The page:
I'd probably look for something like a Giant Rincon that's a couple of years old. The new ones are not a whole lot over $300 though.

The Trek 3500 has a crappy 63 mm fork. Head angle may be an issue if you want to upgrade later. It's also a 21 speed. As long as you could go with a longer travel fork when the crappy one wears out it may be ok.
 

·
Registered
Joined
·
641 Posts
I just want to reiterate a point that has already been made here because I experienced it first hand myself.

If she doesn't enjoy it right out of the gate, it's a lost cause. So don't put her on a bike that sucks.

I would second the lightly used eBay/craigslist suggestion. Get her something decent without breaking the bank.
 

·
since 4/10/2009
Joined
·
30,798 Posts
Absolutely, put her on a bike that's good enough that the bike will not be the reason she dislikes riding (if that's the case).

It needs to be ABSOLUTELY comfortable. Fit for her is probably going to be even more important. Fit needs to be perfect.

I understand the need to not spend so much that you're not going to break the bank. But if you want her to actually ride (and not just take it for a spin around the block once a year), it needs to be comfortable enough and it needs to work well enough that she has fun.

I got my wife a ~$500 rockhopper several years ago. She wanted to ride with me at the time, but didn't know if she'd like it. I wanted her to have a good enough bike to enjoy riding, but not be out a ton of money if she didn't like it.

5yrs ago, $500 worked as a price point. Not sure how inflation has changed things today, but it may be different.

I've put some disc brakes on it and upgraded the wheels and drivetrain on it in the ensuing years. The brakes are more confidence-inspiring for her than the stock cheapo vees ever were. They're BB7's...inexpensive, but very functional.

I'd say that weight is a big concern. You don't want the bike to be so heavy that she can't handle it. The earlier guy's suggestion regarding weight is a bit off. His girl sounds like she's now quite a skilled rider, and she's going to have the strength and endurance to match. Given the sort of riding she's doing, a heavier bike is going to be a requirement.

With yours being a raw beginner, it's a different story. I dunno what sort of exercise history she has, but she at least needs to be able to pick the bike up in case she reaches an obstacle she cannot ride or is afraid to ride. Loading the bike onto the rack is important, too. If she ever wants to ride on her own, will she be able to load/unload the bike herself? That's a concern.

My wife is unsure she's ready for a nicer bike yet. She feels that her bike is good enough. However, she does have difficulty with the weight of it. The fork is a large part of that. I do think if I find a better (lighter) used fork, I'll probably get it for her to help with that concern. But when she's ready for a new bike, you'd better believe I'll be helping her choose one.
 

·
Birdman aka JMJ
Joined
·
1,081 Posts
How about renting a bike? That way she can try out MTBing on a decent bike and see if she likes it. You'll be putting down a fraction of the $300 and putting her on a bike more representative of what an enthusiast might ride. Basically, get her on a bike that YOU would be okay riding (spec-wise, not size-wise). If she get's into MTBing, then start shopping for a good used bike. If not, you've saved yourself a lot of money.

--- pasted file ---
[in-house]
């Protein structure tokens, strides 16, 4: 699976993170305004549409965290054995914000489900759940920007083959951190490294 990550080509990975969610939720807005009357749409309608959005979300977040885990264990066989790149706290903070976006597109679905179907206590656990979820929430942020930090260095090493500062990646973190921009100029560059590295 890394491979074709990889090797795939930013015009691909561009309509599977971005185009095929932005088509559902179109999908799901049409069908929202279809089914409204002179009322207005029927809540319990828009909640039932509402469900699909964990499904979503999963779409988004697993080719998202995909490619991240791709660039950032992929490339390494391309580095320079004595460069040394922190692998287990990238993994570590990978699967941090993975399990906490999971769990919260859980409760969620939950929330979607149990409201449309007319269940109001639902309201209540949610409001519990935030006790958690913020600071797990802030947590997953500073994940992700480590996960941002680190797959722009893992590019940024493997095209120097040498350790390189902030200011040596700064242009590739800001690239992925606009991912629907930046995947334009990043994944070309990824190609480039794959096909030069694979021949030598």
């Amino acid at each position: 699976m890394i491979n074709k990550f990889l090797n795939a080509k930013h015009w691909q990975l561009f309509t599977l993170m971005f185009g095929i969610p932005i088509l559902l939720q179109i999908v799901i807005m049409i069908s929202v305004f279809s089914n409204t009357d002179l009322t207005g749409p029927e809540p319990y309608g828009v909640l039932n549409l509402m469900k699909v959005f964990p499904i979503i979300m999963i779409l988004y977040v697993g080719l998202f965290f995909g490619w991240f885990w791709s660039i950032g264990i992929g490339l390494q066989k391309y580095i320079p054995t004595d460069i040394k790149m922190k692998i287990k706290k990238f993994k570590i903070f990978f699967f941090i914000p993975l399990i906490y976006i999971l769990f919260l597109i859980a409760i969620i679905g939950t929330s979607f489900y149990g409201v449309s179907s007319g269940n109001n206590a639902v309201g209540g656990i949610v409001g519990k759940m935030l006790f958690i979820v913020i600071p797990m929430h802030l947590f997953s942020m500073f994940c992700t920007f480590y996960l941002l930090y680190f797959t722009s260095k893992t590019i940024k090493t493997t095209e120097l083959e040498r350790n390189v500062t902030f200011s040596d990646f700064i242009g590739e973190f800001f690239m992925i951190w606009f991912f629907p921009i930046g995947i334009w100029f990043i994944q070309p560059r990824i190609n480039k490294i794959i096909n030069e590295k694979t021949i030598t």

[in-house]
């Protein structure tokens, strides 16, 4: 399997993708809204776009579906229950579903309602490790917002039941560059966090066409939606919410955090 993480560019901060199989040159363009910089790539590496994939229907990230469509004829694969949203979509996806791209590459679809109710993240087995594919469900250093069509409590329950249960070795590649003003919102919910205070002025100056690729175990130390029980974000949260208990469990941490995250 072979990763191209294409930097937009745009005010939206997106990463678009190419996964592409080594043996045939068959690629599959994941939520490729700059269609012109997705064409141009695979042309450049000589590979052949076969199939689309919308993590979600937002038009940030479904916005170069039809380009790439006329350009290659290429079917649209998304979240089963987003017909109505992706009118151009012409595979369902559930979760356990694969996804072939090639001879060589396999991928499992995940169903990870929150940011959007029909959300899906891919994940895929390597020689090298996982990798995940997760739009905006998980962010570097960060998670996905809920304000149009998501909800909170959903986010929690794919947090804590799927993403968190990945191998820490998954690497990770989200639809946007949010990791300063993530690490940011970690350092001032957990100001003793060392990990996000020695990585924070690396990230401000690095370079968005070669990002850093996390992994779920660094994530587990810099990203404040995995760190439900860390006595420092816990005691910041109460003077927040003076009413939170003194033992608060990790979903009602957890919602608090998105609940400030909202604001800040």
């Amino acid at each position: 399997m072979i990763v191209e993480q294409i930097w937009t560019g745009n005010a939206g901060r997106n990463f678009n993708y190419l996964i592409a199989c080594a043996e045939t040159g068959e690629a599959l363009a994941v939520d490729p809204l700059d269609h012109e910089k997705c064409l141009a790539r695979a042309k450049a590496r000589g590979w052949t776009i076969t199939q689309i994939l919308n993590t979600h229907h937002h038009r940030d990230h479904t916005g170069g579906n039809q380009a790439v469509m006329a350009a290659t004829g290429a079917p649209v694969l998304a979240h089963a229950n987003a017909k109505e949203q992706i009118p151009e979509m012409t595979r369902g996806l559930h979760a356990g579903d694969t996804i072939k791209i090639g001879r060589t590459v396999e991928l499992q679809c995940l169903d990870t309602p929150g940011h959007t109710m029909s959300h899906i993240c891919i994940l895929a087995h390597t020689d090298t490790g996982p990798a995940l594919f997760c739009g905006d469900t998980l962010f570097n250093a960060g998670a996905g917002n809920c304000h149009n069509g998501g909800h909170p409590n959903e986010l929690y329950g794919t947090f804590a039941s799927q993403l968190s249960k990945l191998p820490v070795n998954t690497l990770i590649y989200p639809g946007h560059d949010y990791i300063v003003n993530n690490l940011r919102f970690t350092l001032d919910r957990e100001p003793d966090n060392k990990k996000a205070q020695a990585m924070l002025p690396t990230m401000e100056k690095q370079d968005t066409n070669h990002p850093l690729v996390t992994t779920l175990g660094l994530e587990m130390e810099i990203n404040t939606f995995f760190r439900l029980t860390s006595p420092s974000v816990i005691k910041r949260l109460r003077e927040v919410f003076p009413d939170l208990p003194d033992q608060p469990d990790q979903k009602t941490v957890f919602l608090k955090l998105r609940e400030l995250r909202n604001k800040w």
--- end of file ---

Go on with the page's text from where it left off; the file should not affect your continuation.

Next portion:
FWIW, I got my wife into MTBing when all she had was a rigid steel Rockhopper. After I added a cheap suspension fork to help her and gauge her interest, I bought her a used Stumpjumper M2 and rebuilt it with full XT kit, a lightweight fork, and a suspension seatpost.
Now she has a Titus Racer X (which we took on our MTBing honeymoon in CO/UT), a Soma Groove, a Litespeed SS hardtail, and a Bianchi steel road bike. But that Stumpjumper made all the difference.
 

·
Former Bike Wrench
Joined
·
15,976 Posts
My wife (girlfriend at the time in 2005) and I went on a Craigslist hunt and found a garage ornament (ie ridden maybe 3-4 times) Trek 4300 for $200...I liked the deal, she liked the color.

We got a girlie seat for it ($30) and then we spent about $70 on gloves, helmet, and a padded shorts liner. I traded some tires for a used 2001 Judy SL (tires were free anyway, spent $5 on spray paint so fork would match bike and I already had the oil for it) but the stock fork would have been fine for just tooling around.

$300 for a serviceable bike and accessories that my wife likes the look of (most important factor) and that she enjoys riding.
 

·
Registered
Joined
·
166 Posts
CaveGiant said:
So, I am quite serious on this, number one priority is apperance.

It must be pretty and it must not look intimidating.

(a light weight race bike is not stable or confidence inspiring).

Weight is pretty irelevant,
.
Huh. Reminds me of the time I went bike shopping and the sales guy tried to sell me a piece of $hit bike because it looked "pretty". Was that you???

I don't think there are a lot of women in the women's lounge who value looks over function and performance. Be careful assuming what "we" want. Just because "we" may add some bling or personalization to a bike doesn't mean we don't care about how the bike rides.

M
 

·
Banned
Joined
·
1,681 Posts
The looks AND the weight are going to be significant issues.

Think about how much you would like to ride an ugly bike. Now multiply that by ten.

And a 120 pound female riding a 35 pound cheapie is about the same as a 200 pound guy riding a 60 pound bike. Imagine how much fun it would be to ride your 30 pound bike with a 30 pound sandbag strapped to it. Same-same.
 
1 - 20 of 22 Posts
Top